Counting Down to 30 June
It has been a year of change like no other and that extends to tax and superannuation. As the end of the financial year approaches, now is a good time to check some new and not so new ways to reduce tax and boost your savings.
So gather up any paperwork you need to prepare your personal tax return. This may include bank and superannuation statements, records related to share or property investments, receipts for charitable donations and work-related expenses. Wi...
12 February 2020Read More
The Hunt for Dividend Income in 2020
With interest rates at historic lows and likely to stay that way for some time, retirees and other investors who depend on income from their investments are on the lookout for a decent yield.
Income from all the usual sources, such as term deposits and other fixed interest investments, have slowed to trickle. Which is why many investors are turning to Australian shares for their reliable dividend income and relatively high dividend yields.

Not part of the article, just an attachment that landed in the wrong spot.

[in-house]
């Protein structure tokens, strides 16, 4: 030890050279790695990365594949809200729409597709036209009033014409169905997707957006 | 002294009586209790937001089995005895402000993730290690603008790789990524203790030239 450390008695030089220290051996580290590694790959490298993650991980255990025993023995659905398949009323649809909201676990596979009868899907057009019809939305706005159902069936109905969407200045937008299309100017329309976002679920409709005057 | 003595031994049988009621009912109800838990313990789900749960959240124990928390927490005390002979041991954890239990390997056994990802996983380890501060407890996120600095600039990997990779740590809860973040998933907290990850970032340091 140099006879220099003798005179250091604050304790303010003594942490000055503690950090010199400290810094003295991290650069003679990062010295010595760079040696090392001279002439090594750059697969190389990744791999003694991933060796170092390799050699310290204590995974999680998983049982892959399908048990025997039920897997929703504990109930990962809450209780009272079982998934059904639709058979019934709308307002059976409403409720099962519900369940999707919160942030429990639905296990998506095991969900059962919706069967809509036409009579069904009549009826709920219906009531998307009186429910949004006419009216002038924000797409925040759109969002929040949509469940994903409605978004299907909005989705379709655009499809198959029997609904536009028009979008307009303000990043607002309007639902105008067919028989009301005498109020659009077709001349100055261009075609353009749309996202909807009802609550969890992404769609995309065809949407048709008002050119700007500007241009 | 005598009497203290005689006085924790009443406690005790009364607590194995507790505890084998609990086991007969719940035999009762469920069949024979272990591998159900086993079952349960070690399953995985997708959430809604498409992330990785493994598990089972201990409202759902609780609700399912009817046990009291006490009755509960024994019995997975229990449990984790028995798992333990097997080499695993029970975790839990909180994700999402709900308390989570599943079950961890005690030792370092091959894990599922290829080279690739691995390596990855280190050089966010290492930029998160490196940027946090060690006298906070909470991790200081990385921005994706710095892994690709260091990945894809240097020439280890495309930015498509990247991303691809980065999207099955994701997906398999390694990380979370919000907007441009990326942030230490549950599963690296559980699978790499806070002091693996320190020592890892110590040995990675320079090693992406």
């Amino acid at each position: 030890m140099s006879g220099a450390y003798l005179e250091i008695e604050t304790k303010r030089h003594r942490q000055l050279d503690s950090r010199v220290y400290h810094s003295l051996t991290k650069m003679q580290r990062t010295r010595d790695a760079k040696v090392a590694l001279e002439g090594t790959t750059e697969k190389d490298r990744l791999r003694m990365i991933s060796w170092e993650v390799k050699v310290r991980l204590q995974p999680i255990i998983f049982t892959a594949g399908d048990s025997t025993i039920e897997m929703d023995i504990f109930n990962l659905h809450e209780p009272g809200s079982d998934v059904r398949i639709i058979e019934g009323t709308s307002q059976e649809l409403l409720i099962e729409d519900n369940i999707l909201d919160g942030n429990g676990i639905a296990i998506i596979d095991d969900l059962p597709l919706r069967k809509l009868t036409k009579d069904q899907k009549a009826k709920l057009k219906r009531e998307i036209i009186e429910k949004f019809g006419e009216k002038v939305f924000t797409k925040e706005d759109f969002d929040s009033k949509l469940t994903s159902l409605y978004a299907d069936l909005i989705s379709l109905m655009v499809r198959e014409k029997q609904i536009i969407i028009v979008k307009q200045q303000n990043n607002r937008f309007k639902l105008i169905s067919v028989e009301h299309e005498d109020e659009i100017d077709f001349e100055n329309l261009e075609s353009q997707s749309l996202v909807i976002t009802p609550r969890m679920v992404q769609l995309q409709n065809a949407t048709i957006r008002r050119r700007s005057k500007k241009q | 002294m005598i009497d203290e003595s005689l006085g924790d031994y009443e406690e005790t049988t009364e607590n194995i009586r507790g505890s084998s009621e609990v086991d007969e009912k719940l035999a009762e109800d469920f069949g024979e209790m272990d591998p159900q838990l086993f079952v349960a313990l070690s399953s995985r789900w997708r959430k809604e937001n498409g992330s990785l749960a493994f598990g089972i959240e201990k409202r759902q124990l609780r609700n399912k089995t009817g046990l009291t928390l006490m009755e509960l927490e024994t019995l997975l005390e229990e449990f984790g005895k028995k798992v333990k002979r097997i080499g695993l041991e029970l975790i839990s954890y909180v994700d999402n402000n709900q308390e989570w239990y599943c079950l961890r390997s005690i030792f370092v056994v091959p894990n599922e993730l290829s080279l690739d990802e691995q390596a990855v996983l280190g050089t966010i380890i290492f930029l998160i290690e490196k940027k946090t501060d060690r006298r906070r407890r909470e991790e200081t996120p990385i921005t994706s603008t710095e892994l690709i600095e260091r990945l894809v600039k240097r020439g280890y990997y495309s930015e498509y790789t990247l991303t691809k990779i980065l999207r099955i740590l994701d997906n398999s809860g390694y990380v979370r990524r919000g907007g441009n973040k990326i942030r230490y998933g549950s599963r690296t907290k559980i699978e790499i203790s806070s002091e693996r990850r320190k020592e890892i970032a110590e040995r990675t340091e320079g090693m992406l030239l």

What could change for taxpayers after the Federal Election?
With the Federal election only weeks away, both major parties have set out their plans for taxation of superannuation, especially as it relates to SMSFs. There are also new taxation plans for individuals and trusts. But it can be hard to wade through all the policy speeches and interviews, so here is a quick summary of the current law and the possible changes to come after the election:
Comparison of policy areas...
Investment Implications of franking credit changes.
The proposed changes announced by the Federal Opposition to the way franking credits operate will have significant implications for some investors; but will have little to no impact for the majority of investors.
Under the existing framework, franking credits exist to ensure that the dividends paid by companies to shareholders are effectively taxed at the marginal rate of the shareholder. As such, credits are passed through to the shar...